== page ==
Finding new partners isn’t nearly as easy.
firms are encroaching on this space, Web developers and Web hosting
companies started off being inherently locally oriented service
companies. When these industries first blossomed, they required close
collaboration. This meant that proximity mattered. It’s now difficult
for western companies to combat the cost advantage of commodity
services offered by foreigners.
offshore-developed sites haven’t impressed me, local companies still
have advantages worth buying. While competitors from abroad are having
success coming here, though, it’s difficult to differentiate yourself
when venturing abroad because you’re multiples more expensive than the
conversion of data and communications, networking companies have seen
explosive growth. They too are very service oriented. The only products
required include the hardware necessary to run the network. Otherwise,
the installation and running of the network is largely a service.
Connecting networks across oceans can be problematic and there are
physical limitations on the possibilities.
If you think
getting permits and dealing with regulations are a pain here, they’re
even worse in some other countries that are bureaucratic havens. Aside
from consumer-oriented and shrink-wrapped products (of which there are
relatively few), very few software developers create software that
doesn’t have to be customized to some extent.
Many firms make
their living customizing the software created by global companies and
adapting it to the needs of local customers. Software developers have
to provide service and support to their customers in different
languages throughout the world. Even technology products companies have
to provide services as well.
presents problems too. Pricing for products can be somewhat more
complicated for export once you add in landed costs, duties and
tariffs. Financing is relatively straightforward. Though pricing for
services might be simpler and more consistent, it’s more difficult to
implement at higher rates. Though the U.S. dollar is still relatively
low versus many currencies, sending Americans abroad and charging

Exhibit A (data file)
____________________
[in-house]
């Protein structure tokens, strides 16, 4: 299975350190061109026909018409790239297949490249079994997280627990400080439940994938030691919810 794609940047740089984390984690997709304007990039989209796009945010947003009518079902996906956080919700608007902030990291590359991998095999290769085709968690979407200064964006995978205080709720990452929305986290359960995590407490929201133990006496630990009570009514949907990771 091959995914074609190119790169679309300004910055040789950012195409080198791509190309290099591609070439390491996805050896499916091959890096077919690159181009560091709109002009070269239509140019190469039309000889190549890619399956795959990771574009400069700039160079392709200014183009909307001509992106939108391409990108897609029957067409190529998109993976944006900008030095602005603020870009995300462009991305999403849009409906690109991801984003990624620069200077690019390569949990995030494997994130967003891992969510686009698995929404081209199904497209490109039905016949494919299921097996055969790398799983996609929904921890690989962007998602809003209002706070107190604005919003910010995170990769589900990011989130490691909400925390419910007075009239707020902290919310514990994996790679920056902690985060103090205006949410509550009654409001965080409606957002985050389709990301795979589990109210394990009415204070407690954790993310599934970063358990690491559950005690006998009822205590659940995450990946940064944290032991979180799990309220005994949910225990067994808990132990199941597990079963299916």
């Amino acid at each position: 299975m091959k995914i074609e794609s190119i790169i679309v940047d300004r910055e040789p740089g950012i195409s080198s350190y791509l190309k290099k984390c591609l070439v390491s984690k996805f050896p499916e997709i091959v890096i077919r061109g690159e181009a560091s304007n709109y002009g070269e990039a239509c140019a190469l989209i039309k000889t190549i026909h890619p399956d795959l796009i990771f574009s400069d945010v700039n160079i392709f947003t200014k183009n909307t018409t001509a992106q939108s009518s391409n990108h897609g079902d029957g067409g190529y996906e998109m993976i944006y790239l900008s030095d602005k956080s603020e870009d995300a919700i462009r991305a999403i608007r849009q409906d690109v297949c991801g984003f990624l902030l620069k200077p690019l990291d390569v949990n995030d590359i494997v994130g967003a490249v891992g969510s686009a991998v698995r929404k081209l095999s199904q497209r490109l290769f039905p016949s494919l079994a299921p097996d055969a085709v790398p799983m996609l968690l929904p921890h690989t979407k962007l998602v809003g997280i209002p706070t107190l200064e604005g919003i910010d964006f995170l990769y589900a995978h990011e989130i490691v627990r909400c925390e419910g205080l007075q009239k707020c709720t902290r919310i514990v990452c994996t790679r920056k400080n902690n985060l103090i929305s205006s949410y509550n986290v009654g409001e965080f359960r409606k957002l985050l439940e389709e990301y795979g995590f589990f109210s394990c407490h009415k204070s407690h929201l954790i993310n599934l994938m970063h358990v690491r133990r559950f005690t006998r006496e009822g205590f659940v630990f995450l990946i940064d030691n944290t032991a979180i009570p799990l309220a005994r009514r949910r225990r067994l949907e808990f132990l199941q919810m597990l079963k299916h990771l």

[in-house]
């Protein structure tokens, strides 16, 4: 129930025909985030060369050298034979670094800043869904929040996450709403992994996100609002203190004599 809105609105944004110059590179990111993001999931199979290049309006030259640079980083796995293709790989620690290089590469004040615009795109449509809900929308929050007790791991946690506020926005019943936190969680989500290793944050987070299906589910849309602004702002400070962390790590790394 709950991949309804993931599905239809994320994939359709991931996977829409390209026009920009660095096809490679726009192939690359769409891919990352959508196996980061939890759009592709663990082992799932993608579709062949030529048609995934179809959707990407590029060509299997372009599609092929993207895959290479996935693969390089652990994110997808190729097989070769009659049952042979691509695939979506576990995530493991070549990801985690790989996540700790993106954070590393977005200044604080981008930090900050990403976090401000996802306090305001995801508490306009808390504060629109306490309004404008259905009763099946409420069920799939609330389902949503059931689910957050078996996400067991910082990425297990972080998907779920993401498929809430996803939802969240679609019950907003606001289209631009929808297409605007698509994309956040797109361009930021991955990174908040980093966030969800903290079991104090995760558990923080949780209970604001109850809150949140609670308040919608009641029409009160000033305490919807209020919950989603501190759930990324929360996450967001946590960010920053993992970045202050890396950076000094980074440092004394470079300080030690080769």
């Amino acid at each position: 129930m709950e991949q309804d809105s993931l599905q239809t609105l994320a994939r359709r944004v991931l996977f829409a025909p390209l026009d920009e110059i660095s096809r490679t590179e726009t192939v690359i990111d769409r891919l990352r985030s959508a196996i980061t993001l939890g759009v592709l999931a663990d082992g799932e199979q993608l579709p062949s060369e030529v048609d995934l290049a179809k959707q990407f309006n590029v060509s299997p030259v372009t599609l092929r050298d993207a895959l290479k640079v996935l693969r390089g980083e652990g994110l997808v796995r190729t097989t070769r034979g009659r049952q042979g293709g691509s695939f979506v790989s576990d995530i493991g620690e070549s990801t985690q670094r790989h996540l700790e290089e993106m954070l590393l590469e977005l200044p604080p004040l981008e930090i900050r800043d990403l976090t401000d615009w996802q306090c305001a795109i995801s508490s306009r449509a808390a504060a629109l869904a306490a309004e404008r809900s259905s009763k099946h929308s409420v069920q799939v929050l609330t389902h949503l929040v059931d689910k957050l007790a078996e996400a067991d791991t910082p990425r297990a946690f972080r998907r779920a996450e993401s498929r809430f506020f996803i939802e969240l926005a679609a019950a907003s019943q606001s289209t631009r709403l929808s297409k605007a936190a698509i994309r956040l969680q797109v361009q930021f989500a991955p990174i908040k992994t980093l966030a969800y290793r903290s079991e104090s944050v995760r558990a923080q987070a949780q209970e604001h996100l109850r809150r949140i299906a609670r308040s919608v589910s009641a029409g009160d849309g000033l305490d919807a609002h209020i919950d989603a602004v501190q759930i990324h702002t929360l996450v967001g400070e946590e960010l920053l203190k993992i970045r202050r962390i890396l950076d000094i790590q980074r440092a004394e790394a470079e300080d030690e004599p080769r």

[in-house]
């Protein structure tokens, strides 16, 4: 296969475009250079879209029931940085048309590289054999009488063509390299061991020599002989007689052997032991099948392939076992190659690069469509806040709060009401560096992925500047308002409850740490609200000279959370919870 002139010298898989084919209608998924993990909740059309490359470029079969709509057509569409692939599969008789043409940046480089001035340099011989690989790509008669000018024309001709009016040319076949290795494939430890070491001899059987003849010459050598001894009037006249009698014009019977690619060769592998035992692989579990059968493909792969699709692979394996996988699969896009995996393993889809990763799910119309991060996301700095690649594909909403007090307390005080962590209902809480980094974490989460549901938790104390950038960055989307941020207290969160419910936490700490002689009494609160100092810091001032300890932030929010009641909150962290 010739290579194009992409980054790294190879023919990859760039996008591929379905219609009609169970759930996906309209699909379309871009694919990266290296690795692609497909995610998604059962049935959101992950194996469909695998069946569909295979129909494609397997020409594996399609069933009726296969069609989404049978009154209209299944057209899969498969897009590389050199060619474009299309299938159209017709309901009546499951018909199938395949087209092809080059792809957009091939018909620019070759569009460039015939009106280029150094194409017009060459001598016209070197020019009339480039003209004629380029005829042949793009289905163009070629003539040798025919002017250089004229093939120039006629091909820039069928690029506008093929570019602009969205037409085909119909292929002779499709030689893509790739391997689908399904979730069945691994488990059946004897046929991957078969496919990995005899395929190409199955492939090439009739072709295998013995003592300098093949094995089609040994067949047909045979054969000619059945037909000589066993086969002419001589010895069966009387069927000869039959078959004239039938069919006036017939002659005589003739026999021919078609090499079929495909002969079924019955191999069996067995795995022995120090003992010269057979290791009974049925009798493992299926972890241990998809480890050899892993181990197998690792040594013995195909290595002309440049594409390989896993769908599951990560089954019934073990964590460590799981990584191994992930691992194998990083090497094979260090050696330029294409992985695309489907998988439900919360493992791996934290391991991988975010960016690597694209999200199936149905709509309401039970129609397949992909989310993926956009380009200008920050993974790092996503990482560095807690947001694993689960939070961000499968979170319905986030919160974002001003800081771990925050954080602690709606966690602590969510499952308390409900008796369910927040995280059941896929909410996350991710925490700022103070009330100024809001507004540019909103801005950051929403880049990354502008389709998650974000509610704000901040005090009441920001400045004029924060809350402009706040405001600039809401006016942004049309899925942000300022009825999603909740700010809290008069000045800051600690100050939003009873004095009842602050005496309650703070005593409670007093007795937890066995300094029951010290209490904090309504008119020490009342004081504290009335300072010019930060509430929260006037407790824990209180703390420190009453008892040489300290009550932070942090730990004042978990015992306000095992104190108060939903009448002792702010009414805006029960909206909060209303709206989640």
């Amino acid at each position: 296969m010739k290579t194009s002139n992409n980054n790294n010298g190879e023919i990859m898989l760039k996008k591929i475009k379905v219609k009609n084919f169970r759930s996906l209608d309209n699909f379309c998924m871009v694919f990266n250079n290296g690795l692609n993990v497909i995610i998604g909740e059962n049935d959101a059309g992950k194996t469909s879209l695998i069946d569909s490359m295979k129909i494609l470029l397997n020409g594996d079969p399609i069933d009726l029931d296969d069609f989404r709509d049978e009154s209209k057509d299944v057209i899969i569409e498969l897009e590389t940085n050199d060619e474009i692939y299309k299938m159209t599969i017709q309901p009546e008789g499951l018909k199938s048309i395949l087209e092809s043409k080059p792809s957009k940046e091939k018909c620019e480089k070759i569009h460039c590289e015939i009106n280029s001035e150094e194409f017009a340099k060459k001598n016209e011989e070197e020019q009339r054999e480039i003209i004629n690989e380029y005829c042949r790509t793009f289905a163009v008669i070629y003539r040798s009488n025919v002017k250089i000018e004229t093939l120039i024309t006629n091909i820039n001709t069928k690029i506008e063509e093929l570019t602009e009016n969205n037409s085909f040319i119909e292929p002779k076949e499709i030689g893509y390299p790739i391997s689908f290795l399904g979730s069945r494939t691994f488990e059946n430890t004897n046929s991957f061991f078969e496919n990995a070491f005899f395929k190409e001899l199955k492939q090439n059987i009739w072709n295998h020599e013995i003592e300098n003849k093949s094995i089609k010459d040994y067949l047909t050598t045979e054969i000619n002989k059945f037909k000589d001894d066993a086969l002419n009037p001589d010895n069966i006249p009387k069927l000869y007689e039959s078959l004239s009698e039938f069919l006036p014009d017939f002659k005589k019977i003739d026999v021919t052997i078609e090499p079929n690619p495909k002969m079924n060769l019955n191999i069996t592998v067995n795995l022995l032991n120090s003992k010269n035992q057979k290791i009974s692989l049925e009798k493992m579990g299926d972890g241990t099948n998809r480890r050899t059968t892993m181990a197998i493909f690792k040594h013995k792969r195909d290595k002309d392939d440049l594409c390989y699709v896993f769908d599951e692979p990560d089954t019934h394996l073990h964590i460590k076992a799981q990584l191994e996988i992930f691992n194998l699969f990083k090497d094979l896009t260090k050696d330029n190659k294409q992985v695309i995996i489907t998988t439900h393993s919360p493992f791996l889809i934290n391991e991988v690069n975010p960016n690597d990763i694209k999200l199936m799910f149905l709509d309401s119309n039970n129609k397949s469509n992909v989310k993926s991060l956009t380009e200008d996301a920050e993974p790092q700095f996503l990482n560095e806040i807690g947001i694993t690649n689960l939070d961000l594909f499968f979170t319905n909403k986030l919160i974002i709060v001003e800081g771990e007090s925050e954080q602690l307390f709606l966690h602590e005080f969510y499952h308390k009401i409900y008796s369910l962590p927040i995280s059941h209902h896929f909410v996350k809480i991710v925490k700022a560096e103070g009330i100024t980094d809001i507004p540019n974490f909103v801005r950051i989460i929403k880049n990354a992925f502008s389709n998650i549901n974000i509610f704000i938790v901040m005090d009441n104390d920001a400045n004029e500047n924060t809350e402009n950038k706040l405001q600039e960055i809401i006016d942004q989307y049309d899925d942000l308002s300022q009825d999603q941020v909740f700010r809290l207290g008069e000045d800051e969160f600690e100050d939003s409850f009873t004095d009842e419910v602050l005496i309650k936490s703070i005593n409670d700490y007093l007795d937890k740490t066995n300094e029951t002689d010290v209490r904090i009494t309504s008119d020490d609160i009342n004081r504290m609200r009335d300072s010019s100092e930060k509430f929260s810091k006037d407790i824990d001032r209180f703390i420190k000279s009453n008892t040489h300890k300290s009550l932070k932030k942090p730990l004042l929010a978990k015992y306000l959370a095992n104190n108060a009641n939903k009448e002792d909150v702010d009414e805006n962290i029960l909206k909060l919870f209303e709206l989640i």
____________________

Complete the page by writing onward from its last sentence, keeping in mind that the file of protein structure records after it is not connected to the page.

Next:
Western rates in developing countries can price you out of growth
providers typically charge the highest hourly rates, retainers and
project fees in the world. The only alternative is to grow a local
business at local rates. Because the financial levels are lower, the
potential volume for profit is less. Financing might be more difficult
is quite different from selling products as well. Rather than sending
off a product brochure and price sheet, the services sales process
requires a strong foundation of trust. This takes time and
understanding to develop. Americans are typically more impatient than
most of our foreign prospects. We make little effort to learn about
what’s important to them both culturally and specifically by not
learning the language of customers.
salesmen of the world. We’ve done a good job of proving the value of
services. Ironically, it’s been our success in selling technology
services to the rest of the world that has led to the rise of many
global competitors. I was in contact with a potential Middle Eastern
client looking for engineering partners here. I was getting impatient,
and when I first asked about how much was in the budget, I was dropped
like a hot potato.
I hadn’t yet
earned his trust before talking about money. I lost the opportunity.
Americans have been leaders in incorporating services into the World
Trade Organization (WTO) at least partially because we are leaders in